Tuesday, January 30, 2007

Monday with exhaustion and night ride

Monday morning I woke up exhausted. My legs were tingling, my back was tired, and my right index finger which I smashed with a rock doing trail work Sunday morning was throbbing. Normally I’m up and brewing coffee by 5:30, but it was nearly 7:00 AM by the time I dragged myself vertical on Monday. I felt beaten.

Obviously I needed to take it easy for a day. Actually easy, not the phony kind of easy where I just do a 35 mile ride.

I drank coffee and ate breakfast, went outside to tinker with a couple things that needed tinkered with on the POD, then drifted over to talk to my neighbors. They were moving their camp to the spot they occupy during the race weekend. Normally they would move next week, but there has been quite a bit of activity up here. Over the weekend there were perhaps half a dozen RV’s and campsites set up as riders came out here to spend time practicing on the course.

After I visited with my friends for a while, I wandered back toward the POD and got into a leisurely discussion with a young couple who had set up a travel trailer near the POD. They had two scruffy little dogs, which of course meant they couldn’t be bad people. Turns out they had a pair of cats in the trailer. I wound up bringing a chair over from the POD and hanging out in their “front yard” for the rest of the morning. It got nice and warm.

Keith, the guy half of this couple asked me if I wanted to join him for a ride. I told him that I wasn’t going to ride that day—but perhaps an easy night ride after the sun went down?

So that seemed like a pretty good easy day plan, loaf around all day doing as little as possible, eat a big lunch, maybe have a nap, then strap on the lights and do an easy lap after dark. That would give me 36 hours off the bike, and a day’s worth of recovery, then take a really easy lap just to loosen up a little before bed.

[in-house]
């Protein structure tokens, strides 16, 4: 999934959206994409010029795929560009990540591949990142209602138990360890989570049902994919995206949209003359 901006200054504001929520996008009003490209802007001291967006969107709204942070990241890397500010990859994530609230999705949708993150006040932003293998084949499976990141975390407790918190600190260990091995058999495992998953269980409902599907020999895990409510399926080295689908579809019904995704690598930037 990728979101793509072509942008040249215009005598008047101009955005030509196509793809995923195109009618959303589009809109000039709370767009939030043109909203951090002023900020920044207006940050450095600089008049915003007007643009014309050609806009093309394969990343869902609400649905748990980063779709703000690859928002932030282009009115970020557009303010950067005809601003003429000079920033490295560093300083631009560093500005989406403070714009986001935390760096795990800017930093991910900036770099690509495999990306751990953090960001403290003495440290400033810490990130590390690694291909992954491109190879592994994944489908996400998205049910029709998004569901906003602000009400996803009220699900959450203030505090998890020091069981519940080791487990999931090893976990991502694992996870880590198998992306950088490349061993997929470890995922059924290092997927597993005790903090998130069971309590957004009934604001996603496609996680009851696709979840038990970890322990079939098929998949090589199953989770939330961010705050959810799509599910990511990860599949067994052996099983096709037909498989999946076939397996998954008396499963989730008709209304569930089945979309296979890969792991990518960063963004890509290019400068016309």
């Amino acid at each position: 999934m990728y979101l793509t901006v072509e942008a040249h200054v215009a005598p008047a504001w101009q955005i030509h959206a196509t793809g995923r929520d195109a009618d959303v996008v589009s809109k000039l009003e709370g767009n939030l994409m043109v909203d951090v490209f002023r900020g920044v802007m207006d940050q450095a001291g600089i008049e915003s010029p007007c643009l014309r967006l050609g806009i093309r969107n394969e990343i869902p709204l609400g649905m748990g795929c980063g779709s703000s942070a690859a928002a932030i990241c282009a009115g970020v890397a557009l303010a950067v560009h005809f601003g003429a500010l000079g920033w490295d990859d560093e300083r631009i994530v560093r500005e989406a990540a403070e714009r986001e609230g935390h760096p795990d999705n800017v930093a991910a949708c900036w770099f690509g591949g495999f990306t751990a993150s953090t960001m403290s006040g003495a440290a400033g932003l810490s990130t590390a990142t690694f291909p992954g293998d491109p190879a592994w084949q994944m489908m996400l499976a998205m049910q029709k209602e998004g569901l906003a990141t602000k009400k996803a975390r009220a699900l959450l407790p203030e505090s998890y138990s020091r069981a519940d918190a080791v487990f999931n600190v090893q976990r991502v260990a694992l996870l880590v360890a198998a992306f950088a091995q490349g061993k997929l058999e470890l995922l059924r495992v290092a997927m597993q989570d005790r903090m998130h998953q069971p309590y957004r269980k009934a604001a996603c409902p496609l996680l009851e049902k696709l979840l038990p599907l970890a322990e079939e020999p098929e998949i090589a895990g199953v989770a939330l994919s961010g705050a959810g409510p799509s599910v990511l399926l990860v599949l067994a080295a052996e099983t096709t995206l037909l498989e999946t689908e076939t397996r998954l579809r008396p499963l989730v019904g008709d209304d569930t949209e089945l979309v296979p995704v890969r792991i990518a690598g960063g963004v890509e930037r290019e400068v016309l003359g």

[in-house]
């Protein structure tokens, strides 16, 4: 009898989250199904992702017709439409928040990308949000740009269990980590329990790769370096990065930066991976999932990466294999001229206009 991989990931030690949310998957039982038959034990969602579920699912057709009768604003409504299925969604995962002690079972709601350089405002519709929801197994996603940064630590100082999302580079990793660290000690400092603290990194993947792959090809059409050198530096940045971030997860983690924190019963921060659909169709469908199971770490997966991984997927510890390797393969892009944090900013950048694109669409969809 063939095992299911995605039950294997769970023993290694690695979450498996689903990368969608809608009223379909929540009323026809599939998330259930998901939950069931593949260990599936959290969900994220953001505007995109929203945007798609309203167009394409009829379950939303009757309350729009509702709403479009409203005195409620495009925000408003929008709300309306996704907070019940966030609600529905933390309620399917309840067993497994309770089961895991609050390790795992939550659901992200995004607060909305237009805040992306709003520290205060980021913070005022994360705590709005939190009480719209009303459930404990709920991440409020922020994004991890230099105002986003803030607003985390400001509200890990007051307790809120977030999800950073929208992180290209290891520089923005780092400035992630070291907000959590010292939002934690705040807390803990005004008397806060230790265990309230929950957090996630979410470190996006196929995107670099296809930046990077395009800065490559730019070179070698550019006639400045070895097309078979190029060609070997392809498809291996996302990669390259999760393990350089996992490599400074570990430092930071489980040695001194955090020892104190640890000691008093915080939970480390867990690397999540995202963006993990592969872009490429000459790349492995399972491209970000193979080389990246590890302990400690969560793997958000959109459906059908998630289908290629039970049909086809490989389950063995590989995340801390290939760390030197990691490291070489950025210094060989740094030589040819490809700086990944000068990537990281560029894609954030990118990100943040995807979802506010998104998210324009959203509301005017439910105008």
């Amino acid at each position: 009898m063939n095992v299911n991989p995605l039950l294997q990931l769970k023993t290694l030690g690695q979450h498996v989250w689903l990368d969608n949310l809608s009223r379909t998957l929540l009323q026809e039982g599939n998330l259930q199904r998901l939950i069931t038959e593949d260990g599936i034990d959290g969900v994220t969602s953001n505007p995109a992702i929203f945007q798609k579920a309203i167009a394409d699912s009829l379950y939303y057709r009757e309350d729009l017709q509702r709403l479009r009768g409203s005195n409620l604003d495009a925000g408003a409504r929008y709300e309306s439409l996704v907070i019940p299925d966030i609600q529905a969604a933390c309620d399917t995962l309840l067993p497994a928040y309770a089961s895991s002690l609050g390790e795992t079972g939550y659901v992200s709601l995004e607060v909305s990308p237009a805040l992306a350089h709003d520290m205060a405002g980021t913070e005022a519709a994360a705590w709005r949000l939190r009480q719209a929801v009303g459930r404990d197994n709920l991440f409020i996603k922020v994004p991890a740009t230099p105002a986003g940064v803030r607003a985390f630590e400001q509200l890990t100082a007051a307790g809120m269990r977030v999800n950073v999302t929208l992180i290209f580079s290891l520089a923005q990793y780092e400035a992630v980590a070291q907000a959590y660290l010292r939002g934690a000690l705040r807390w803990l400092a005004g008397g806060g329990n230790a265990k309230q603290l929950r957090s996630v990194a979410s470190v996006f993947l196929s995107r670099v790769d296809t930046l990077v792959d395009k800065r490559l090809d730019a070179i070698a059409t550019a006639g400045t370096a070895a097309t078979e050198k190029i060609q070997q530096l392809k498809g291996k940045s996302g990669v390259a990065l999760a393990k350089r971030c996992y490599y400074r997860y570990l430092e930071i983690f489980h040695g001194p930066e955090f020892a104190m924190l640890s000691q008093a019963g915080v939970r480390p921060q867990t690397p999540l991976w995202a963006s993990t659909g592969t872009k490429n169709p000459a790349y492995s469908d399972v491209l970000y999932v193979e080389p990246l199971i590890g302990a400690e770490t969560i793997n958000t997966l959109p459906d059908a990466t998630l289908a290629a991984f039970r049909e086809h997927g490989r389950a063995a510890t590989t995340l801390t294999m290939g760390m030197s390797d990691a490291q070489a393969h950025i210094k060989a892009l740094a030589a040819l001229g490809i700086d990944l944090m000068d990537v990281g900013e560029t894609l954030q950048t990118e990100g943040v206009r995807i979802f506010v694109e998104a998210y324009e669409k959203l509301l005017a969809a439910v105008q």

I never did nap, but after lunch I pulled out the comfy plastic chaise lounge and sat in the sun reading a book. It was probably the nicest day here yet, by the way. About 68°, windless, high clouds--perfect.

Then the sun went down and I put my lights on the bike, suited up and rolled around warming up for 20 minutes while Keith finished his dinner and got ready to go. I actually have not done any night riding since getting to AZ. It’s been too danged cold at night to really get excited about riding after dark. Monday night was cool, but really very pleasant.

Keith and I rode really easy, chatting quite a bit. I insisted that he lead at one point and he rode away from me--pretty danged quick rider. I hustled for the first time a little just trying to close the gap. Then the pace went back to easy for another couple miles.

As we finished one of the singletrack sections we saw a group of riders who were passing through one of the gates and had it open. I called out for them to keep it open a few seconds so we could ride through. It was a group of guys I’ve met before who spend quite a bit of time at the venue. One of them is Wayne, a really good guy with fireplug legs who rides a Santa Cruz Superlight. Wayne was warning me about how I should move my trailer because of the 2 week limit on camping in one place. We discussed the finer points of Arizona State Trust land use as half a dozen riders rolled together in the dark down a rutty doubletrack.

When we got to the end of the doubletrack and the start of one of the last two sections of singletrack on the course, Wayne took the lead and I went behind him. Wayne’s lights were starting to run down, and he made a mistake and went wide around one of the first curves. I passed, and now I was leading. This caused a switch in my brain to be flipped, and I picked up my pace a little. Suddenly Wayne was right there. Then the game was on.

I started going faster, and soon was knifing around the corners. Wayne stayed right on my wheel. The whole line of riders were close behind. I would pick up a little gap, and then I’d hear Wayne right on my wheel again. Cactus and mesquite started to blur a little as I studied the trail in my headlight and looked for places to pick up time. I would roll over something, then almost instantly I would hear Wayne hit it. His lights were weak and orange since they were failing, so it was hard to tell just how close he was. 4 or 5 other riders’ lights back there were throwing all sorts of weird shadows around. It was intense, just like a moment from an actual night race.

Then I made a mistake and went wide. My front wheel was headed for a joshua tree at the outside of the turn, so I steered back onto the track, simultaneously braking hard. I felt Wayne’s front tire hit my rear tire then I heard him go down. I stopped, and instantly there were four more riders all skidding to a stop. Wayne had just fallen over in sand and wasn’t hurt so we all laughed and started talking about how fun and fast that was, and how this same section of the course invited lots of crashes during the first lap of the race.

It really got me going for race day. This is going to be fun. By the time it gets dark on race day I’ll be at least four laps in. I may not have the kind of speed that made this game of follow-the-leader exciting. But it’s going to be fun.

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